In this appeal, plaintiff contends that the trial court "failed to consider controlling legal principles, made findings that were not supported by the evidence and failed to conduct a plenary hearing." When reviewing a trial court's decision pertaining to the modification of alimony, an appellate court will affirm unless the trial court "clearly abused its discretion" or did not "consider'all of the controlling legal principles'". Rolnick v. Rolnick, 262 N.J. Super. 343, 360 (App. Div. 1993). The findings will also be vacated if the appellate court is well satisfied that the trial court's findings were a mistake or that sufficient credible evidence is not set forth in the record to support the determination. Ibid.
After a careful review of the record and arguments of counsel, we affirm substantially for the reasons set forth by the trial judge in both his oral and written opinions. We note that denial of plaintiff's application was based in part on the trial court's finding that plaintiff's unemployment was only temporary and that he continued to enjoy a lavish lifestyle. Our affirmance of the trial court's decision is based solely on the facts presented to the trial court at the time of the application. This decision does not preclude plaintiff from making another application for modification or termination of his alimony payments, in accordance with existing law under N.J.S.A. 2A:34-23 and Lepis v. Lepis, 83 N.J. 139 (1980), and its progeny, if his unemployment becomes permanent, if he is unable to meet even reasonable monthly living expenses, or if other changed circumstances are present.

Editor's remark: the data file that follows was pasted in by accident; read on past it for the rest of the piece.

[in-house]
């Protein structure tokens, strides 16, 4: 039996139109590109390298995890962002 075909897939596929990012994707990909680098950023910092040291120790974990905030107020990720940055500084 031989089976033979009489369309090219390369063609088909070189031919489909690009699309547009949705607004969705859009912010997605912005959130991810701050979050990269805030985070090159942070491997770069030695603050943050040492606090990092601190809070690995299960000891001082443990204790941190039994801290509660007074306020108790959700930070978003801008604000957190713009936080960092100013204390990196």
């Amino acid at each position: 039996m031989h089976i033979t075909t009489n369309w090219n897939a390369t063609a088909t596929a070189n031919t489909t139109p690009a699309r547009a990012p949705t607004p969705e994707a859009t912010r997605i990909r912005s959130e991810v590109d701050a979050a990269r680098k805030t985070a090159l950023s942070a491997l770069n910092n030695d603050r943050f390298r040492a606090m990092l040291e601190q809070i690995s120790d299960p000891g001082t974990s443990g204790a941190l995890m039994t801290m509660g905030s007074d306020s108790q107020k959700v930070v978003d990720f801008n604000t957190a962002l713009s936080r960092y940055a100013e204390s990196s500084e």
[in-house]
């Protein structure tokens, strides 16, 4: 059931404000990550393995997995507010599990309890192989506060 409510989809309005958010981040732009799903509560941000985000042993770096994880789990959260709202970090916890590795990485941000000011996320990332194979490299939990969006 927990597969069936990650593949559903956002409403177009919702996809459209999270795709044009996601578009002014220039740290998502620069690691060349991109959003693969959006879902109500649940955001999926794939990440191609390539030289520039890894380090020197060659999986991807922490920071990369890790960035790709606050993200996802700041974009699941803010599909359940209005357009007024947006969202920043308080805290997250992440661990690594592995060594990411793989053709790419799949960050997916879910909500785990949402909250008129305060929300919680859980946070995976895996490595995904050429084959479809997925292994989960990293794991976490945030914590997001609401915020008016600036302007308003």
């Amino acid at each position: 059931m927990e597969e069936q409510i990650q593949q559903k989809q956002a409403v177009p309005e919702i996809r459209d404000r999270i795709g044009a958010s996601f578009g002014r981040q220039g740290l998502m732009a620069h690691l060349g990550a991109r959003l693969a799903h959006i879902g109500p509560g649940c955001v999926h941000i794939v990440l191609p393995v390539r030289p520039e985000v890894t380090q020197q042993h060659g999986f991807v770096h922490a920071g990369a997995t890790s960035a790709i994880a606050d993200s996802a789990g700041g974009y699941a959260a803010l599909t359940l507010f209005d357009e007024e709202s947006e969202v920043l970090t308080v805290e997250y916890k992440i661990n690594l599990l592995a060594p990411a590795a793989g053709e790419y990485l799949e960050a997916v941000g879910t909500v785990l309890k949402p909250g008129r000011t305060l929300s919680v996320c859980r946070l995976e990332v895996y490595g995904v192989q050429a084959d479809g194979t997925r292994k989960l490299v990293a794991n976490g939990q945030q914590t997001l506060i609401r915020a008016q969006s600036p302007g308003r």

We also note that the trial judge properly decided the application without conducting a plenary hearing. A plenary hearing is required "[w]hen a genuine issue of material fact exists." Palmieri v. Palmieri, 388 N.J. Super. 562, 564 (App. Div. 2006); see Hallberg v. Hallberg, 113 N.J. Super. 205, 208 (App. Div. 1971) (a plenary hearing should be held on a motion to reduce alimony and support when contested issues of fact are present). Plaintiff contends that material issues of fact were present regarding whether he was fired or voluntarily left his last job, whether he had a heart attack, whether the lawsuits filed against plaintiff reflect wrongdoing on his part and the amount that plaintiff received from the sale of certain stock. We note that the trial court decision assumed that plaintiff had a heart attack, and once plaintiff presented his medical proofs by way of a reply certification, defendant did not contest the fact that he had one. However, plaintiff presented no medical proofs that his health prevented him from working. The other factual questions raised by plaintiff were not material to the trial court's decision. That decision rests in large part upon information plaintiff provided concerning his work history and financial circumstances.